The unpaved Des Plaines River Trail follows its namesake river through more than a dozen forest preserves, allowing visitors to enjoy casual strolls, full-day adventures and anything in between.
On this page:
Overview & Maps
Des Plaines River Trail System
Location: Chicago, Des Plaines, Glenview, Melrose Park, Mount Prospect, Northbrook, Park Ridge, River Forest, Rosemont, Schiller Park & Wheeling
SurfacePaved & Unpaved
Estimated Total Length28.4 miles
HoursYear-round: Sunrise to Sunset
Closures & Alerts
Des Plaines River Trail Improvements
The Forest Preserves of Cook County is working on several projects on the Des Plaines River Trail System to improve trail user experience, enhance safety and explore extending the trail. View the Des River Plaines Trail Improvements project page.
Access the Des Plaines River Trail System at any of these forest preserve locations (ordered from South to North). Check out the trail maps listed above to find on-street or bikeway access points.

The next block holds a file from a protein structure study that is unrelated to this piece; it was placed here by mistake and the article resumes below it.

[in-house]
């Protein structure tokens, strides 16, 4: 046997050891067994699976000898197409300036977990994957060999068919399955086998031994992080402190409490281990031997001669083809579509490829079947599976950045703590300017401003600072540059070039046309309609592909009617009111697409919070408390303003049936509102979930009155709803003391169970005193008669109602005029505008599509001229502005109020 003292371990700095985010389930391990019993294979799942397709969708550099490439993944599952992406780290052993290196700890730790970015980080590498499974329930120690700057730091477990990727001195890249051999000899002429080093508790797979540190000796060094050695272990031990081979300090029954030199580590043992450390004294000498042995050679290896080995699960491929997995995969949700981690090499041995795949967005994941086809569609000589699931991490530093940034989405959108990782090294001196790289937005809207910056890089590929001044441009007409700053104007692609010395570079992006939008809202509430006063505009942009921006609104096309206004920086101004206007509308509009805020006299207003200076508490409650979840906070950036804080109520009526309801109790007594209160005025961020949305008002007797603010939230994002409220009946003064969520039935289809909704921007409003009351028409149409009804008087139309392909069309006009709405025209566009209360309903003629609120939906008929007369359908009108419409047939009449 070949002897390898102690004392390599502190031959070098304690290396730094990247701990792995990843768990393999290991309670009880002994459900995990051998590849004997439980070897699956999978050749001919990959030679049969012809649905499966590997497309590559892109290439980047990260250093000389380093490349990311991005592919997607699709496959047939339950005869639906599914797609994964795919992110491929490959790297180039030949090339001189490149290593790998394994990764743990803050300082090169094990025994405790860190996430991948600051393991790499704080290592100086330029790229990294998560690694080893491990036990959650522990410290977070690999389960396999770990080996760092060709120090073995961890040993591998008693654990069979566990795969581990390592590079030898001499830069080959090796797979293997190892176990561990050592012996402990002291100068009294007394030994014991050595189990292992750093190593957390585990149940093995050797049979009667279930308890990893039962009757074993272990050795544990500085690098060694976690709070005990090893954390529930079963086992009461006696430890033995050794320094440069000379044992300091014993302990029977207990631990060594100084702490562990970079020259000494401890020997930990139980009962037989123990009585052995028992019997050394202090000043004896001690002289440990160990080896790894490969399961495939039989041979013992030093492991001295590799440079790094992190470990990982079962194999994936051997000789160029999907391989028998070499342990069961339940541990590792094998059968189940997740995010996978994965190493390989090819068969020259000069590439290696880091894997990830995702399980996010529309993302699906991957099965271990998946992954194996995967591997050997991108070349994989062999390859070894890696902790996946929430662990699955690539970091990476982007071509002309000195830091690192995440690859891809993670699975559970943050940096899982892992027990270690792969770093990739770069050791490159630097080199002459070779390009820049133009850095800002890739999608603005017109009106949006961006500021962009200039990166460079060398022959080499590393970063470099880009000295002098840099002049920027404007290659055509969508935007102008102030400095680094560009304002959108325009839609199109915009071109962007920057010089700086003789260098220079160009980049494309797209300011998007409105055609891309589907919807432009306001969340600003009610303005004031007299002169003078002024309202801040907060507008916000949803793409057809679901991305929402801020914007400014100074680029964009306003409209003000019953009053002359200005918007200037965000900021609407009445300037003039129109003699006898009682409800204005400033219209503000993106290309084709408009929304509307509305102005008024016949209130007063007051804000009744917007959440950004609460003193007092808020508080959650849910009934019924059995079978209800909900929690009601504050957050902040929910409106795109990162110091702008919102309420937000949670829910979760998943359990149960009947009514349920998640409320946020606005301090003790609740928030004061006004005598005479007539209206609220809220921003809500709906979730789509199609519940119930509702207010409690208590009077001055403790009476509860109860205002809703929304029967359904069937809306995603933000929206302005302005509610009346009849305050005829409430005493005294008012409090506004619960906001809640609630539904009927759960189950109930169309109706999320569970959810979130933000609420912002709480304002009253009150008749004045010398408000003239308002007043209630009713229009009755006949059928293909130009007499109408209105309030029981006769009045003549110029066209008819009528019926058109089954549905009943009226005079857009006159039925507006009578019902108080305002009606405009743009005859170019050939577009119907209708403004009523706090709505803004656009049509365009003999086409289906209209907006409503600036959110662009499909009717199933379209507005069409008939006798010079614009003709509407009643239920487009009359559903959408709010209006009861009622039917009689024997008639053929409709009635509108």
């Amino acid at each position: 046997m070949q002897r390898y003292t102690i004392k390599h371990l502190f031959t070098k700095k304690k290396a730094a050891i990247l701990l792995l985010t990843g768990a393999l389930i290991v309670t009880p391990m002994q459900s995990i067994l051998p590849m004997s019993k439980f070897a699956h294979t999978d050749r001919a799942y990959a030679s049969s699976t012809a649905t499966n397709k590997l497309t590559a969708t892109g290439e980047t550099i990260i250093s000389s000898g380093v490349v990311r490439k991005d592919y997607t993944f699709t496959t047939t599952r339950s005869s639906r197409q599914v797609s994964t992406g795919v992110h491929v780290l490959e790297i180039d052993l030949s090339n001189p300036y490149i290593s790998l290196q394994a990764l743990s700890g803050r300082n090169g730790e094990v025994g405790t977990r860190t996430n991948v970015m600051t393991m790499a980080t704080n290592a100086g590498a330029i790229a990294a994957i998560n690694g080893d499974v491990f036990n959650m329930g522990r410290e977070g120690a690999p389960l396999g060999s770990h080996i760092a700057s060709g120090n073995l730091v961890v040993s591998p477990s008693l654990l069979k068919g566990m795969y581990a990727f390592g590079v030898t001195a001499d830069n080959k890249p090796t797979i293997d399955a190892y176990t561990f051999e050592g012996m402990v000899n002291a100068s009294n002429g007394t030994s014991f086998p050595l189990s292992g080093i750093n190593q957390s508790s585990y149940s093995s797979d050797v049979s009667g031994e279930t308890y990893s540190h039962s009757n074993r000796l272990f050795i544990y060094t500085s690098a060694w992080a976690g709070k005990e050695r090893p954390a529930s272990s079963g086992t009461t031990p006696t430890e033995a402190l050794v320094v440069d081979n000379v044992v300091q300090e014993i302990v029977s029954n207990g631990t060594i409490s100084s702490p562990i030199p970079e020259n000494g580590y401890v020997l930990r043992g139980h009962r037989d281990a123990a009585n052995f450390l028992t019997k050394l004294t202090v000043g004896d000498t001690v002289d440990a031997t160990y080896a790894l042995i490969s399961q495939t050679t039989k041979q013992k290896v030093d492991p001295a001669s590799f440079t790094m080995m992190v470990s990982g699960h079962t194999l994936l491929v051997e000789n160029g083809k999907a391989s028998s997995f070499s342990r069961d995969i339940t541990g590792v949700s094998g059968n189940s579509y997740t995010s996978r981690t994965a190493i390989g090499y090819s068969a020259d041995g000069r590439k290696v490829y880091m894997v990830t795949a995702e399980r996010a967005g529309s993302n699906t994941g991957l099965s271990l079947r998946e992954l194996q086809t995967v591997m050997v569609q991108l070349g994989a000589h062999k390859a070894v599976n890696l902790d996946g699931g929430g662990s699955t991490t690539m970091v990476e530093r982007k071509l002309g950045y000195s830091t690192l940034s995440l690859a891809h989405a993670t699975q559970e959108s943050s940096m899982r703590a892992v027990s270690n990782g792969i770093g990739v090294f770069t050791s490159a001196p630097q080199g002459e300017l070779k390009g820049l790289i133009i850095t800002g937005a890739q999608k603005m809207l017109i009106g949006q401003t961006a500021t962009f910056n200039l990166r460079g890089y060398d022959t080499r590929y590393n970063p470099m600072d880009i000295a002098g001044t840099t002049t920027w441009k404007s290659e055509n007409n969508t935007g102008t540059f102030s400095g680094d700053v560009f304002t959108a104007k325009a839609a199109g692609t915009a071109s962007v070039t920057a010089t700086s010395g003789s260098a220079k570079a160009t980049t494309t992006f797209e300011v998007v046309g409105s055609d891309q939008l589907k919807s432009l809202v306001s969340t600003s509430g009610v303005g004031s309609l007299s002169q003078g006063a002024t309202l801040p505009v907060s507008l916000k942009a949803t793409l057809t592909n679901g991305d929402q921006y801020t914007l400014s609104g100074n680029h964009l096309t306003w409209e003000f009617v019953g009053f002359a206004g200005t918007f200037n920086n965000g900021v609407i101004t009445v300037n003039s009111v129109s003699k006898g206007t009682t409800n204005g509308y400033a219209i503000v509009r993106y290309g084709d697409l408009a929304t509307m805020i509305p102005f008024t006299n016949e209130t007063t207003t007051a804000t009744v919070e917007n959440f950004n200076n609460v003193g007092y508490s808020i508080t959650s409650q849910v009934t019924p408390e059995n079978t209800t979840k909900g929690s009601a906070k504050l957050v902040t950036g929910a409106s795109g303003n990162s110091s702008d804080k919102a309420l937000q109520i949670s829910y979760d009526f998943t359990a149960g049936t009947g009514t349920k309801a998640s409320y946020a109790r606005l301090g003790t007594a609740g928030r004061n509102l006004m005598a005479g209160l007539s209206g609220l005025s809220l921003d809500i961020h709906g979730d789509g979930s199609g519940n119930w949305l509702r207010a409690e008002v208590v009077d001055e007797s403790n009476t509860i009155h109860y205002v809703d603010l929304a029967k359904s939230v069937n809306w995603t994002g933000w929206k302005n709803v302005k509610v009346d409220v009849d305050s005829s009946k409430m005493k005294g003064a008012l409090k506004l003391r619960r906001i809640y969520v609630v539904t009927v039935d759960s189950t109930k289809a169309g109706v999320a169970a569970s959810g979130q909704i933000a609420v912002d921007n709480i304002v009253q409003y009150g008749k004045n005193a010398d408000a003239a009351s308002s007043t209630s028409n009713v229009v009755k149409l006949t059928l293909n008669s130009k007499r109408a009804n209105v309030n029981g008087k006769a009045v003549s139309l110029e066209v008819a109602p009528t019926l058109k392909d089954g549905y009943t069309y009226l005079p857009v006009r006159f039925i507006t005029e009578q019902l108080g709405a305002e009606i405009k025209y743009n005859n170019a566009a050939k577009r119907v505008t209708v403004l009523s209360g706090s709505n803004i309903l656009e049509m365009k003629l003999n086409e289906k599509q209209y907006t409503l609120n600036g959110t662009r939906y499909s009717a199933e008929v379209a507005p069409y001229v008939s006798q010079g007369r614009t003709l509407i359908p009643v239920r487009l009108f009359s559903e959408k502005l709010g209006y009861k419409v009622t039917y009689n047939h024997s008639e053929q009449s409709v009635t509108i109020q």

Out-and-back between Beck Lake and River Trail Nature Center
- Length: 5.2 miles
- Surface: Unpaved
- Terrain: Flat
Starting at Beck Lake, take the Green Unpaved Spur to the Unpaved Yellow Trail and turn north. As you approach the River Trail Nature Center grounds, you’ll notice signs pointing you to the Nature Center building.
During River Trail’s regular hours, you can view wildlife, learn about the area’s natural history or take a self-guided tour through the beautiful sugar maple woods. To complete the hike, head back to the Unpaved Yellow Trail and head south toward Beck Lake.
Out-and-back between Big Bend Lake and Dam No. 4 Woods-East
- Length: 11 miles
- Surface: Unpaved (with a short Paved segment)
- Terrain: Mostly Flat
Starting at Big Bend Lake, head south on the Yellow Unpaved Trail for about a mile, where you’ll come across a short paved section through the City of Des Plaines. Reenter the preserves at Camp Ground Road Woods and continue your journey south. The rest of the trail to Dam No. 4 Woods-East is unpaved and passes through a variety of natural communities including oak woodland and floodplain forest.
Look for wildflowers and migrating warblers in the spring. In the fall, you may see tree squirrels, fox squirrels and chipmunks busily gathering the nuts and acorns.
Further along, the floodplain forest around Axehead Lake is rich with corky-barked hackberry. You may well see signs of busy beavers felling trees, keeping the forest open.
Once you reach Dam No. 4 Woods-East, turn around and take the Yellow Unpaved Trail back the way you came.